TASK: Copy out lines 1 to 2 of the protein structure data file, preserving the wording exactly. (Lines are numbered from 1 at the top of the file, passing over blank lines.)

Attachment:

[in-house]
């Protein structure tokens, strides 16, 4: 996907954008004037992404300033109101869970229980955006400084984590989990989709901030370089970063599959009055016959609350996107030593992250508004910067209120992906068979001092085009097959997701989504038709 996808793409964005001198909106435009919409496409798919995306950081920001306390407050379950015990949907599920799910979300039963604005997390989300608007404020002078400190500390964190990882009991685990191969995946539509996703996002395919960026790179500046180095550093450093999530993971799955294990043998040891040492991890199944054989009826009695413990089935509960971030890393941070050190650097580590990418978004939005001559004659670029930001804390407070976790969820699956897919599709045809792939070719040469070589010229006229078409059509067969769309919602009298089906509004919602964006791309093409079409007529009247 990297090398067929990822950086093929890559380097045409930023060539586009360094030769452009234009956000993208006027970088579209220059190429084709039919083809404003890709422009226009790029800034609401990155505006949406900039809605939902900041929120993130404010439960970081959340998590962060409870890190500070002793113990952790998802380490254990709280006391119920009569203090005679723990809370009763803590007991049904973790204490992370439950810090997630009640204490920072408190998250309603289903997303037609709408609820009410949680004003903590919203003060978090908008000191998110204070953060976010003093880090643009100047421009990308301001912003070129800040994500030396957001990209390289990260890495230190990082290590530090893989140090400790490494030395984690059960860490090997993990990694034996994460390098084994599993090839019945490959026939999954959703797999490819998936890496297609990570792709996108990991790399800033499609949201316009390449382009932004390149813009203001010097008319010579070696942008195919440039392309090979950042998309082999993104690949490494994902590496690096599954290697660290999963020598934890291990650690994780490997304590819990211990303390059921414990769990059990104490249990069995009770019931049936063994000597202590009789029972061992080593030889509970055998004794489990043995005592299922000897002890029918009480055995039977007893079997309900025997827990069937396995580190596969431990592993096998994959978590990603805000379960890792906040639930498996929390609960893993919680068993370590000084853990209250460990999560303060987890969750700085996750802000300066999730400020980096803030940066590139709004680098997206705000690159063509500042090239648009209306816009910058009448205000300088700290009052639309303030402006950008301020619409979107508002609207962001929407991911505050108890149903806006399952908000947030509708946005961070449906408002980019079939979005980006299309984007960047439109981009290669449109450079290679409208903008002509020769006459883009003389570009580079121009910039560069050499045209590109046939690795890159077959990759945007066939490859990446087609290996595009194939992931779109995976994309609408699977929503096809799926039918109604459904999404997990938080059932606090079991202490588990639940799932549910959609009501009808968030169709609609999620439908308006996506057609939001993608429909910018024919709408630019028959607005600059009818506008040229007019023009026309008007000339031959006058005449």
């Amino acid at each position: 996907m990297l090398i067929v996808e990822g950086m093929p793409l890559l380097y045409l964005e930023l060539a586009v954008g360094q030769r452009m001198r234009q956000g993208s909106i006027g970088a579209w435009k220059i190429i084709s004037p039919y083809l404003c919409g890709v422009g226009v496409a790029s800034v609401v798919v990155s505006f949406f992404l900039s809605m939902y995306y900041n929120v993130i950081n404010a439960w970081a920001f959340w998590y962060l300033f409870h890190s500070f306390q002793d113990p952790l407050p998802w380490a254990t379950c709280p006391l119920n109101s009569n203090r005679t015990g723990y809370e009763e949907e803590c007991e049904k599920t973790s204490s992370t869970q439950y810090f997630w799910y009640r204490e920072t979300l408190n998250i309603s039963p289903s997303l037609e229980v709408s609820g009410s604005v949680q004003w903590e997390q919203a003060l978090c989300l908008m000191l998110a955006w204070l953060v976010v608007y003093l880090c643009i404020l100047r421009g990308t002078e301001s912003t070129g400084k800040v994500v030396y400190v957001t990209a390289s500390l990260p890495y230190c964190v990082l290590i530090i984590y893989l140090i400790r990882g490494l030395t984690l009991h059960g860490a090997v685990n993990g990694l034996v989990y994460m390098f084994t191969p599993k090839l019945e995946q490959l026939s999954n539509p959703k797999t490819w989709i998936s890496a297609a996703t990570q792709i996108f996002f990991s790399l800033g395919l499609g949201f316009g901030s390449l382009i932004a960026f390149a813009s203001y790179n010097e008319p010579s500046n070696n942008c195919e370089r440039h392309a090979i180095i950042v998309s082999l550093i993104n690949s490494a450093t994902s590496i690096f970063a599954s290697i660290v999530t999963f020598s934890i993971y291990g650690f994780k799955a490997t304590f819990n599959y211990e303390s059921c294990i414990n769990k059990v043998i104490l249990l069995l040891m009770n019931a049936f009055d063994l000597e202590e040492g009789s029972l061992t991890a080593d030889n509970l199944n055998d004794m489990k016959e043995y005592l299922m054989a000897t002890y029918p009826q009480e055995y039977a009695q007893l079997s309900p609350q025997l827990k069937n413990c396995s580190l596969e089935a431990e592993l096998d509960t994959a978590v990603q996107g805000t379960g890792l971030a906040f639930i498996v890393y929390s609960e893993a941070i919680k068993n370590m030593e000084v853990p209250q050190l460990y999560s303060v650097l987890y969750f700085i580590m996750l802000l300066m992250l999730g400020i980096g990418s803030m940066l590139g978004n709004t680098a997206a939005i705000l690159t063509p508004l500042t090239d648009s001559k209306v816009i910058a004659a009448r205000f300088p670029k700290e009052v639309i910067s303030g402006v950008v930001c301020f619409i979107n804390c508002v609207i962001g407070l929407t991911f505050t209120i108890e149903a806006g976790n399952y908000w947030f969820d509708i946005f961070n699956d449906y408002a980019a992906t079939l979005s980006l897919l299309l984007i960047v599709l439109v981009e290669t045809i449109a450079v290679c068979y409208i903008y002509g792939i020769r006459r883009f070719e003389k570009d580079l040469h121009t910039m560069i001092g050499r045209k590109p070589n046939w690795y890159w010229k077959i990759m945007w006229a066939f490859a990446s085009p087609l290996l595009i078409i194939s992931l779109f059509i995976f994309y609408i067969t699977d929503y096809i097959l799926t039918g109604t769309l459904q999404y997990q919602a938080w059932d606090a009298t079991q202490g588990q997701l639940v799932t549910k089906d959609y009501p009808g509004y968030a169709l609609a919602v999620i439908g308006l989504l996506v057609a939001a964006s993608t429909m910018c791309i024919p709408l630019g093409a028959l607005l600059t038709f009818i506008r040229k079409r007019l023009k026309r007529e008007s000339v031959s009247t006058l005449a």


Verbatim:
[in-house]
């Protein structure tokens, strides 16, 4: 996907954008004037992404300033109101869970229980955006400084984590989990989709901030370089970063599959009055016959609350996107030593992250508004910067209120992906068979001092085009097959997701989504038709 996808793409964005001198909106435009919409496409798919995306950081920001306390407050379950015990949907599920799910979300039963604005997390989300608007404020002078400190500390964190990882009991685990191969995946539509996703996002395919960026790179500046180095550093450093999530993971799955294990043998040891040492991890199944054989009826009695413990089935509960971030890393941070050190650097580590990418978004939005001559004659670029930001804390407070976790969820699956897919599709045809792939070719040469070589010229006229078409059509067969769309919602009298089906509004919602964006791309093409079409007529009247 990297090398067929990822950086093929890559380097045409930023060539586009360094030769452009234009956000993208006027970088579209220059190429084709039919083809404003890709422009226009790029800034609401990155505006949406900039809605939902900041929120993130404010439960970081959340998590962060409870890190500070002793113990952790998802380490254990709280006391119920009569203090005679723990809370009763803590007991049904973790204490992370439950810090997630009640204490920072408190998250309603289903997303037609709408609820009410949680004003903590919203003060978090908008000191998110204070953060976010003093880090643009100047421009990308301001912003070129800040994500030396957001990209390289990260890495230190990082290590530090893989140090400790490494030395984690059960860490090997993990990694034996994460390098084994599993090839019945490959026939999954959703797999490819998936890496297609990570792709996108990991790399800033499609949201316009390449382009932004390149813009203001010097008319010579070696942008195919440039392309090979950042998309082999993104690949490494994902590496690096599954290697660290999963020598934890291990650690994780490997304590819990211990303390059921414990769990059990104490249990069995009770019931049936063994000597202590009789029972061992080593030889509970055998004794489990043995005592299922000897002890029918009480055995039977007893079997309900025997827990069937396995580190596969431990592993096998994959978590990603805000379960890792906040639930498996929390609960893993919680068993370590000084853990209250460990999560303060987890969750700085996750802000300066999730400020980096803030940066590139709004680098997206705000690159063509500042090239648009209306816009910058009448205000300088700290009052639309303030402006950008301020619409979107508002609207962001929407991911505050108890149903806006399952908000947030509708946005961070449906408002980019079939979005980006299309984007960047439109981009290669449109450079290679409208903008002509020769006459883009003389570009580079121009910039560069050499045209590109046939690795890159077959990759945007066939490859990446087609290996595009194939992931779109995976994309609408699977929503096809799926039918109604459904999404997990938080059932606090079991202490588990639940799932549910959609009501009808968030169709609609999620439908308006996506057609939001993608429909910018024919709408630019028959607005600059009818506008040229007019023009026309008007000339031959006058005449």